Sunday, 27 September 2015


Kazimierz is the Jewish District of Kraków. It is also now THE place to hang out due to its abundance of characterful bars, restaurants, shops brimming with artwork, antique shops and unique Kazimierz cafe culture. It is bohemian, full of spirit and its own vibrant atmosphere. 

It flourished for 500 years as the centre of Jewish life in Kraków. However, this life and culture was snuffed out by the Nazi invasion when the district's residents were decanted firstly to the Ghetto in Podgorze across the river, and then finally to the gas chambers of Auschwitz. After the war the area became run down, brimming with vagrants and crumbling, empty buildings. The life and culture gone and the ghosts of the dead whistling with the wind through the gaping holes in walls and collapsed roofs. 
Dilapidated courtyard, Kazimierz
What happened to the residents of these apartments?
Kazimierz 1990
With the fall of the Berlin Wall however, and the end of communism, the area has started to flourish once again. Life has returned to the abandoned buildings. There is such an abundance of remnants of Jewish life from the past that it has become a pilgrimage for many to experience the area. This of course has been encouraged by it featuring prominently in Speilberg's "Schindler's List". The area also hosts a world renowned Jewish Cultural Festival every late June/early July which culminates in a massive street party on Szeroka. 

Synagogues, Jewish museums, book shops, historical sites mean that this has to be the best, and only place left in Europe, that gives a true feel of what Jewish life would have been like pre WW2.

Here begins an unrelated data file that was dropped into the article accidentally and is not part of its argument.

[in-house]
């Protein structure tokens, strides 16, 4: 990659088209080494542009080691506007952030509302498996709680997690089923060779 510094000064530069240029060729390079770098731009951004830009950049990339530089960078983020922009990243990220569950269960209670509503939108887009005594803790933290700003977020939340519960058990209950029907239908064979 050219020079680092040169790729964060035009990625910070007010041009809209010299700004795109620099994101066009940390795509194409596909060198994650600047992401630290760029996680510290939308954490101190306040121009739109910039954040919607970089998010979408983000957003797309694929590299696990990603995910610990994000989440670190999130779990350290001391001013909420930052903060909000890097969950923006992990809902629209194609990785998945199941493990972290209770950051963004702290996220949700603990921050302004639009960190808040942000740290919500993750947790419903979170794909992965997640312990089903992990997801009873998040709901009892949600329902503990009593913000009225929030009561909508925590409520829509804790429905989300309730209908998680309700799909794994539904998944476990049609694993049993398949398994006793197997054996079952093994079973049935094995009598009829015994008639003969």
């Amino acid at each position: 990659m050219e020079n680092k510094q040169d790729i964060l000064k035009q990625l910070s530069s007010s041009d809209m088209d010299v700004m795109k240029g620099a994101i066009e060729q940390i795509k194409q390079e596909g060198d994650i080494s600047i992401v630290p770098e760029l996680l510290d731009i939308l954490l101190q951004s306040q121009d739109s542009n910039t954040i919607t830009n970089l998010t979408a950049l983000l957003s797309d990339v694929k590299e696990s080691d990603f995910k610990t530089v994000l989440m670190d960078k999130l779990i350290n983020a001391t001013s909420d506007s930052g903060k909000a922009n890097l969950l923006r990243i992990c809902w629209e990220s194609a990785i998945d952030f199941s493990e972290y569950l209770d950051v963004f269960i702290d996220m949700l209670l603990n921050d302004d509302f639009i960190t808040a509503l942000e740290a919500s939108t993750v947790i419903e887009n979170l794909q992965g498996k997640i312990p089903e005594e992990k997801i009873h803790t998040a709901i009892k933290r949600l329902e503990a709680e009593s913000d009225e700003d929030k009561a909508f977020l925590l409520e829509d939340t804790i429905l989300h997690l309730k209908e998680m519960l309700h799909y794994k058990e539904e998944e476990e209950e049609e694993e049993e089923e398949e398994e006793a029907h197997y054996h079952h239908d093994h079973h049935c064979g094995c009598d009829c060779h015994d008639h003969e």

For more on this amazing district click the link to the Kazimierz Page.


Kraków - Old Town

For most visitors to Kraków, the first port of call is the Rynek Glowny. This is the vast medieval central square which dates back to the 13th century and is reportedly the largest of its kind in Europe. It's centre is dominated by the huge Renaissance Cloth Hall (Sukiennice) which is in fact a large market hall. Guides will tell you it is 700 years old and stands on ground that housed a market for many hundreds of years before that. Today the scourge of tourism means that the principal wares on sale inside are endless stalls of tat. However, it still for me harbours the feel of being in an eastern bazar. What is really worth visiting is the wonderful Rynek Underground museum underneath it. On display are artefacts unearthed by archeologists proving that this spot was a very important hub of trade for many hundreds of years. That probably sounds quite dull, however the brill audio-visual technology used throughout brings past existence back to life. 
In addition, the Cloth Hall also has an impressive art gallery on its upper floor.
If you need a wee sit down after this, retreat to the terrace cafe above the cloth hall. Cocktails are great value here!
Cloth Hall Arcades
The next most dominant structure on the Rynek is the imposing gothic Church of St Mary's Basilica. The rather drab brick exterior disguises the wonders held inside. The decor quite simply has to be seen to be believed! Truly awesome! What is jaw dropping is the very famous alter by Veit Stoss (Wit Stwosz in Polish. It is an incredibly elaborate wooden carving of vast proportions and quite a festival of colour. However, the best time to view this masterpiece is at 11 50am on weekdays. Up to this time, the altar is enclosed by colourful wooden shutters. However, at 11 50am, to a Disney style fanfare, a nun swishes her way from a side door, brandishes a very long iron pole and dramatically hauls the shutters open with much pomp, ceremony and "oohs" and "ahs" from the gathered crowd to reveal the great intricacy lurking beneath. This has to be seen to be believed! Tickets to visit the church can be purchased from a ticket office opposite the side entrance. The front door of the church is for worshippers only.
 St Mary's Basilica, the Old Town Square